Comparative cytotoxicity of ionic and non-ionic radiocontrast agents on MDCK cell monolayers in vitro. (1/214)

BACKGROUND: Intravascular radiocontrast agents may cause acute renal failure, particularly in patients with pre-existing renal insufficiency. Direct cytotoxic effects of radiocontrast agents on renal tubular cells may contribute to the pathogenesis of radiocontrast-induced nephropathy. METHODS: We analysed the cytotoxicity of the ionic radiocontrast agents diatrizoate (monomeric) and ioxaglate (dimeric), as well as of the non-ionic radiocontrast agents iohexol (monomeric) and iodixanol (dimeric) on the renal epithelial Madin Darby Canine Kidney (MDCK) cell line grown on permeable supports. The toxicity assays assessed cell viability, transmonolayer resistance and inulin permeability between the apical and basal cell culture compartment. In addition, the distribution of the tight-junction-associated membrane proteins ZO-1 and occludin was analysed using immunofluorescence microscopy. RESULTS: In all assays the high osmolal ionic compound diatrizoate had significant cytotoxic effects that included the partial redistribution of the tight-junction-associated membrane proteins into a cytoplasmic compartment. To a lesser extent this redistribution also occurred with the dimeric ionic compound ioxaglate, but not with the non-ionic radiocontrast agents. With regards to cell viability, transmonolayer resistance and inulin permeability the radiocontrast agents with reduced osmolality were significantly less toxic than diatrizoate, independent of their ionic strength. CONCLUSIONS: Physicochemical factors contribute to the cytotoxicity of radiocontrast agents in vitro. The redistribution of tight-junction-associated membrane proteins by the ionic radiocontrast agents corresponds with the loss of the barrier function of the epithelial cell monolayer, which is a major pathophysiological mechanism in acute renal failure. The radiocontrast agents with reduced osmolality are less cytotoxic than diatrizoate, independent of their ionicity. Hyperosmolality appears to be a more important determinant of the cytotoxicity of diatrizoate than ionic strength.  (+info)

Responses of plant vascular systems to auxin transport inhibition. (2/214)

To assess the role of auxin flows in plant vascular patterning, the development of vascular systems under conditions of inhibited auxin transport was analyzed. In Arabidopsis, nearly identical responses evoked by three auxin transport inhibitor substances revealed an enormous plasticity of the vascular pattern and suggest an involvement of auxin flows in determining the sites of vascular differentiation and in promoting vascular tissue continuity. Organs formed under conditions of reduced auxin transport contained increased numbers of vascular strands and cells within those strands were improperly aligned. In leaves, vascular tissues became progressively confined towards the leaf margin as the concentration of auxin transport inhibitor was increased, suggesting that the leaf vascular system depends on inductive signals from the margin of the leaf. Staged application of auxin transport inhibitor demonstrated that primary, secondary and tertiary veins became unresponsive to further modulations of auxin transport at successive stages of early leaf development. Correlation of these stages to anatomical features in early leaf primordia indicated that the pattern of primary and secondary strands becomes fixed at the onset of lamina expansion. Similar alterations in the leaf vascular responses of alyssum, snapdragon and tobacco plants suggest common functions of auxin flows in vascular patterning in dicots, while two types of vascular pattern alterations in Arabidopsis auxin transport mutants suggest that at least two distinct primary defects can result in impaired auxin flow. We discuss these observations with regard to the relative contributions of auxin transport, auxin sensitivity and the cellular organisation of the developing organ on the vascular pattern.  (+info)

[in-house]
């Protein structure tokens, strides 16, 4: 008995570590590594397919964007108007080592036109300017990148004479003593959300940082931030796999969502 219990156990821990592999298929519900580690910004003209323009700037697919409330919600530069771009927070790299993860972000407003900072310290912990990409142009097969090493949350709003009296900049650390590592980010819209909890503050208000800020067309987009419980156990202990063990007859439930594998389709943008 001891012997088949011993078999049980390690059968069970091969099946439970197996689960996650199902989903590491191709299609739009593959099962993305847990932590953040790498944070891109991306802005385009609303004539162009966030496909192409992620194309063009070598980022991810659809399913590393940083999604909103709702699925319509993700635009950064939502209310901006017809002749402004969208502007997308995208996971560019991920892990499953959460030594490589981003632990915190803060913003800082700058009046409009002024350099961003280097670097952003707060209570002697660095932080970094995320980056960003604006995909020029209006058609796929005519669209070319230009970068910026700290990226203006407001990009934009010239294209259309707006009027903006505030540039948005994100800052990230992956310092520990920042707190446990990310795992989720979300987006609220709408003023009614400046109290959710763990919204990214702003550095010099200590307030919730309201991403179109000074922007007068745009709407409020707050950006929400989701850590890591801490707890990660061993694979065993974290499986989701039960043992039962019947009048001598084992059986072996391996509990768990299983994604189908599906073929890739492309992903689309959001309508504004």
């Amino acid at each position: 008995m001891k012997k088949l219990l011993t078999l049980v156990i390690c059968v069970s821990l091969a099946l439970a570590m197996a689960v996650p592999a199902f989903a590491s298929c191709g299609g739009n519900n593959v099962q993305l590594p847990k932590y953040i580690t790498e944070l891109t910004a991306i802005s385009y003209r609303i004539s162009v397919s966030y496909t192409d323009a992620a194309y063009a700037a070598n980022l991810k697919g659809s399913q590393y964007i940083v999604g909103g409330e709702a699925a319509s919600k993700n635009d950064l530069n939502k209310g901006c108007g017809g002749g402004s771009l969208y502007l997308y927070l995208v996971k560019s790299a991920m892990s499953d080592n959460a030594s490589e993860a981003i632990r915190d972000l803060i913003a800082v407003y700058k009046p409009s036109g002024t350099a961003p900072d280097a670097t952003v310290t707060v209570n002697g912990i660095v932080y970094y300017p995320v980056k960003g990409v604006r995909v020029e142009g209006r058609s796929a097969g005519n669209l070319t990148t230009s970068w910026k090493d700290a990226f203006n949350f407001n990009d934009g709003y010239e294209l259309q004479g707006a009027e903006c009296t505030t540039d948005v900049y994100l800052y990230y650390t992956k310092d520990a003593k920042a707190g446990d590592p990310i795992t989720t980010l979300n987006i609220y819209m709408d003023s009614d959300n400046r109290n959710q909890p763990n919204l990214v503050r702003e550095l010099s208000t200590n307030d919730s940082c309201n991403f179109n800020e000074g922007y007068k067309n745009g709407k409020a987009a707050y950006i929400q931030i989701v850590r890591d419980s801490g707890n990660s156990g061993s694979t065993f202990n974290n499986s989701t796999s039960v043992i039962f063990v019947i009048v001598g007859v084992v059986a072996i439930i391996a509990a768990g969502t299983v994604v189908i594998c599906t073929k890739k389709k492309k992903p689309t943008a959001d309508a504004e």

Recombinant adeno-associated virus purification using novel methods improves infectious titer and yield. (3/214)

Conventional methods for rAAV purification that are based on cesium chloride ultracentrifugation have often produced vector preparations of variable quality and resulted in significant loss of particle infectivity. We report here several novel purification strategies that involve the use of non-ionic iodixanol gradients followed by ion exchange or heparin affinity chromatography by either conventional or HPLC columns. These methods result in more than 50% recovery of rAAV from a crude lysate and routinely produce vector that is more than 99% pure. More importantly, the new purification procedures consistently produce rAAV stocks with particle-to-infectivity ratios of less than 100, which is significantly better than conventional methods. The new protocol increases the overall yield of infectious rAAV by at least 10-fold and allows for the complete purification of rAAV in 1 working day. Several of these methods should also be useful for large-scale production.  (+info)

Biotransformation of nonionic X-Ray contrast agents In vivo and In vitro. (4/214)

Liposomes loaded with the nonionic iodinated contrast agent iodixanol were injected i.v. into monkeys, rats, and dogs, and liver samples were analyzed by HPLC and mass spectrometry. Two metabolites (M1 and M2), with UV spectra identical to those of the iodixanol isomers (exo and endo) and with a mass increase of 162 compared with iodixanol, were detected. Incubations of iodixanol-liposomes or iodixanol in rat liver homogenates resulted in large amounts of iodixanol metabolites, whereas no metabolites were formed in other organ or tissue homogenates. Four groups of unidentified HPLC peaks were detected: M1 and M2 with a relative retention similar to the metabolite peaks of the in vivo samples, and in addition the minor M3 and M4. UV spectrum analysis indicated that M1 and M3 were structurally related to the iodixanol exo-isomer, whereas M2 and M4 were related to the endo-isomer. Mass spectrometry techniques indicated that the metabolites were conjugates containing one or two hexose residues, which by carbohydrate analysis and experiments with concanavalin A-Sepharose and alpha- and beta-glucosidase were shown to be glucose residues bound to iodixanol through O-alpha1-glycoside-like linkages. Metabolites with similar mass increments also were detected for several other nonionic contrast agents after in vitro incubations in liver homogenates. In conclusion, M1 and M3 are conjugates of the iodixanol exo-isomer with one and two glucose adducts, respectively. M2 and M4 are similar conjugates of the iodixanol endo-isomer. This is the first report on hepatic biotransformation of this class of X-ray contrast agents.  (+info)